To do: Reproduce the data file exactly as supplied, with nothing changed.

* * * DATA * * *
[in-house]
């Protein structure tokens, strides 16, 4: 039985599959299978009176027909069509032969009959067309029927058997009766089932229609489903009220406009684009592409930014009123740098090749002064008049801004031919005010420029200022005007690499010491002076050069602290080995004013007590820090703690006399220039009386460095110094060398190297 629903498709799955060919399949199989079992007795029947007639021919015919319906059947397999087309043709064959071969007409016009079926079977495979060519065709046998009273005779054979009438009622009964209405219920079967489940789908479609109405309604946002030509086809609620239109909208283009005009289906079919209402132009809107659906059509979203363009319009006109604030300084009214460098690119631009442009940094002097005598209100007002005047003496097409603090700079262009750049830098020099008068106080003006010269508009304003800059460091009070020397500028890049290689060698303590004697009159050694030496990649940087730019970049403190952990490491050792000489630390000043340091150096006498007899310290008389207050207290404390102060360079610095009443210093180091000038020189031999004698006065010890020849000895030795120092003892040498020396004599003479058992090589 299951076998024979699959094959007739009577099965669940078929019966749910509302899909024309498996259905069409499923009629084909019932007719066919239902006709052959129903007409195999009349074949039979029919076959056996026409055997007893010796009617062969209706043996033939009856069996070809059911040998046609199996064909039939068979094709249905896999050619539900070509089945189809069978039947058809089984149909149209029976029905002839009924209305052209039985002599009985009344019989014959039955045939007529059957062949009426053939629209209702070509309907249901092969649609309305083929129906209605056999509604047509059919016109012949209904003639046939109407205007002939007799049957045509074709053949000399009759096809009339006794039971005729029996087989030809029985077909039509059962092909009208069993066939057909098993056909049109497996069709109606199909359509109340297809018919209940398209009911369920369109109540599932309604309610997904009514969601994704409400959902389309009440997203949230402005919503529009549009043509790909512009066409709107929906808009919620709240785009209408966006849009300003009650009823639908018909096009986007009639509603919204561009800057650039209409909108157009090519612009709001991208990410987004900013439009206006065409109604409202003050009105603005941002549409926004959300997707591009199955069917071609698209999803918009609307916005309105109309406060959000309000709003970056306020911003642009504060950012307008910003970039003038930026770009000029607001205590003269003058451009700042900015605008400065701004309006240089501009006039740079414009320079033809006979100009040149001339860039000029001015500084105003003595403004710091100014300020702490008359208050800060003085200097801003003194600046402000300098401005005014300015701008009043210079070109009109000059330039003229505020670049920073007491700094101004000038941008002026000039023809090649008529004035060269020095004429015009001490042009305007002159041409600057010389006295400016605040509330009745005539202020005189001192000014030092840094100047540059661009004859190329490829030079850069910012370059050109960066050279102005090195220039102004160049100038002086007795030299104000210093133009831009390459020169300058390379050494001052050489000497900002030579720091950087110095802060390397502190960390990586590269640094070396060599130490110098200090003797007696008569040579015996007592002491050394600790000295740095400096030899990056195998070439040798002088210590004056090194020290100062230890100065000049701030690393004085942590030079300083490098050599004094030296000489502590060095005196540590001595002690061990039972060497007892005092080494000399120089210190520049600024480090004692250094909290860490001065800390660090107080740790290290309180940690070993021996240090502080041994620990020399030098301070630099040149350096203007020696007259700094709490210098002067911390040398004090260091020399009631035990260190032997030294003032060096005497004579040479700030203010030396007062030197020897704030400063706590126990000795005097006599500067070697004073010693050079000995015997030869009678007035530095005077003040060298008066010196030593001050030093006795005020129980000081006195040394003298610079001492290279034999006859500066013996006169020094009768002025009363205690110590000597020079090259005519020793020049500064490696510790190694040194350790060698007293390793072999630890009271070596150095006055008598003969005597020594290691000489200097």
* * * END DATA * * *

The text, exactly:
[in-house]
């Protein structure tokens, strides 16, 4: 039985599959299978009176027909069509032969009959067309029927058997009766089932229609489903009220406009684009592409930014009123740098090749002064008049801004031919005010420029200022005007690499010491002076050069602290080995004013007590820090703690006399220039009386460095110094060398190297 629903498709799955060919399949199989079992007795029947007639021919015919319906059947397999087309043709064959071969007409016009079926079977495979060519065709046998009273005779054979009438009622009964209405219920079967489940789908479609109405309604946002030509086809609620239109909208283009005009289906079919209402132009809107659906059509979203363009319009006109604030300084009214460098690119631009442009940094002097005598209100007002005047003496097409603090700079262009750049830098020099008068106080003006010269508009304003800059460091009070020397500028890049290689060698303590004697009159050694030496990649940087730019970049403190952990490491050792000489630390000043340091150096006498007899310290008389207050207290404390102060360079610095009443210093180091000038020189031999004698006065010890020849000895030795120092003892040498020396004599003479058992090589 299951076998024979699959094959007739009577099965669940078929019966749910509302899909024309498996259905069409499923009629084909019932007719066919239902006709052959129903007409195999009349074949039979029919076959056996026409055997007893010796009617062969209706043996033939009856069996070809059911040998046609199996064909039939068979094709249905896999050619539900070509089945189809069978039947058809089984149909149209029976029905002839009924209305052209039985002599009985009344019989014959039955045939007529059957062949009426053939629209209702070509309907249901092969649609309305083929129906209605056999509604047509059919016109012949209904003639046939109407205007002939007799049957045509074709053949000399009759096809009339006794039971005729029996087989030809029985077909039509059962092909009208069993066939057909098993056909049109497996069709109606199909359509109340297809018919209940398209009911369920369109109540599932309604309610997904009514969601994704409400959902389309009440997203949230402005919503529009549009043509790909512009066409709107929906808009919620709240785009209408966006849009300003009650009823639908018909096009986007009639509603919204561009800057650039209409909108157009090519612009709001991208990410987004900013439009206006065409109604409202003050009105603005941002549409926004959300997707591009199955069917071609698209999803918009609307916005309105109309406060959000309000709003970056306020911003642009504060950012307008910003970039003038930026770009000029607001205590003269003058451009700042900015605008400065701004309006240089501009006039740079414009320079033809006979100009040149001339860039000029001015500084105003003595403004710091100014300020702490008359208050800060003085200097801003003194600046402000300098401005005014300015701008009043210079070109009109000059330039003229505020670049920073007491700094101004000038941008002026000039023809090649008529004035060269020095004429015009001490042009305007002159041409600057010389006295400016605040509330009745005539202020005189001192000014030092840094100047540059661009004859190329490829030079850069910012370059050109960066050279102005090195220039102004160049100038002086007795030299104000210093133009831009390459020169300058390379050494001052050489000497900002030579720091950087110095802060390397502190960390990586590269640094070396060599130490110098200090003797007696008569040579015996007592002491050394600790000295740095400096030899990056195998070439040798002088210590004056090194020290100062230890100065000049701030690393004085942590030079300083490098050599004094030296000489502590060095005196540590001595002690061990039972060497007892005092080494000399120089210190520049600024480090004692250094909290860490001065800390660090107080740790290290309180940690070993021996240090502080041994620990020399030098301070630099040149350096203007020696007259700094709490210098002067911390040398004090260091020399009631035990260190032997030294003032060096005497004579040479700030203010030396007062030197020897704030400063706590126990000795005097006599500067070697004073010693050079000995015997030869009678007035530095005077003040060298008066010196030593001050030093006795005020129980000081006195040394003298610079001492290279034999006859500066013996006169020094009768002025009363205690110590000597020079090259005519020793020049500064490696510790190694040194350790060698007293390793072999630890009271070596150095006055008598003969005597020594290691000489200097």